Matteo Todesco of EnerSys argues that TPPL technology has broadened battery choice for electric material handling vehicles.
Warehouses and production areas are under increasing pressure to maximise productivity and return on investment. This has led to more attention on the role of materials handling vehicles,
particularly the cost and performance of the batteries and technology that power them. As an example, users of material handling vehicles today will not accept a loss in productivity due to
battery-related downtime. It is simply no longer possible to remove a vehicle from service to charge or change out batteries and perform routine maintenance tasks. In addition, there is a trend to lease vehicles instead of making an outright purchase.
Changing a battery during a lease term is undesirable because the new battery will not be spent by the end of the contract, leading to waste. Broad technology spectrum Choosing a battery solution is affected by factors like initial cost, performance, maintenance, charging, stock management and recycling. High performing technologies, such as Thin Plate Pure Lead Batteries (TPPL), offer an attractive alternative to both the traditional solutions of lead-acid or new-comers such as lithium-ion (Li-ion). There are two main types of TPPL battery. The first is a ‘standard’
TPPL solution supplied as a direct alternative to lead-acid batteries. The second is a TPPL solution enhanced with carbon addition. This battery offers a high-performance and cost-effective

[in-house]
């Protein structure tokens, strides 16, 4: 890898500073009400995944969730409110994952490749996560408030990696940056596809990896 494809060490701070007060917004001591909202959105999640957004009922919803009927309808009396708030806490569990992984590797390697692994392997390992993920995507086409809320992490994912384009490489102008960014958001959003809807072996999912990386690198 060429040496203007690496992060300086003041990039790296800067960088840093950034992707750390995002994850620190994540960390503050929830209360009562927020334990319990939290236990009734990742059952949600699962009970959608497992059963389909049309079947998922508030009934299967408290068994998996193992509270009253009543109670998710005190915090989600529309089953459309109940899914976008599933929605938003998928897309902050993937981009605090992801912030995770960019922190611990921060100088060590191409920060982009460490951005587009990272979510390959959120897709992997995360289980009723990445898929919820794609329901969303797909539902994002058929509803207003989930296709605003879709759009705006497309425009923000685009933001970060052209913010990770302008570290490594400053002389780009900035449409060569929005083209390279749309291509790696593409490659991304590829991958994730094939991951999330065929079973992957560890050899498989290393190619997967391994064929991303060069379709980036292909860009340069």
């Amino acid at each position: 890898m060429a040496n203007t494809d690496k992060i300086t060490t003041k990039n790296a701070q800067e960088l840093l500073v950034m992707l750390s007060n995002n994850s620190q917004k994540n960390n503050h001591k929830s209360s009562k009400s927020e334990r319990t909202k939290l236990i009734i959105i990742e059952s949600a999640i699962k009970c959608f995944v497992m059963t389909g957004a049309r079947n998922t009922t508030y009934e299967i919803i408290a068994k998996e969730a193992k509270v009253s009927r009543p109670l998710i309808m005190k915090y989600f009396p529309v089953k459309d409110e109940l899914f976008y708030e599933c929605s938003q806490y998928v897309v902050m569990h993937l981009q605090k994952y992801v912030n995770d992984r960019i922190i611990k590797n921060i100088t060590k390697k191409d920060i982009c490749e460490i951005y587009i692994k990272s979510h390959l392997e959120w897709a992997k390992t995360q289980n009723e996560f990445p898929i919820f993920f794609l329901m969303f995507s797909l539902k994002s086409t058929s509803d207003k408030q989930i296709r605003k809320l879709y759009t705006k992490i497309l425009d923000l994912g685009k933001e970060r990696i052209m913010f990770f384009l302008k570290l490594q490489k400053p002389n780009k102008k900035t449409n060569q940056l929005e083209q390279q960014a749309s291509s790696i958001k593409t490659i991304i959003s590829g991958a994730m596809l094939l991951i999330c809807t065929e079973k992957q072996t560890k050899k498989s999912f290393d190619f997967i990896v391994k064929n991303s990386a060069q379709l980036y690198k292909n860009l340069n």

alternative to Li-ion batteries, especially in heavy-duty applications, thanks to greatly extended cycle life.
Each battery type has different charging and safety requirements, which impact on truck productivity. Flooded lead-acid batteries typically need long charging cycles during or after a shift. This means taking a vehicle out of service or changing the battery. For safety reasons, lead-acid batteries require dedicated charging rooms with ventilation. Regular water top-ups are part of normal operation, but also create the risk of acid spills.
Also, overcharging batteries by 10–20% minimises stratification but adds to the energy demand. All these factors contribute to the total cost of ownership (TCO) for a lead-acid battery setup. Gel type valve-regulated lead-acid (VRLA) batteries have advantages over flooded lead-acid batteries. They do not require water top-up, and their overcharge factor is only 8–10%, thus reducing the energy demand for charging. However, they do not allow for opportunity charging or fast charging with high currents. Batteries must be taken out of service for charging, which takes from 8 to 10
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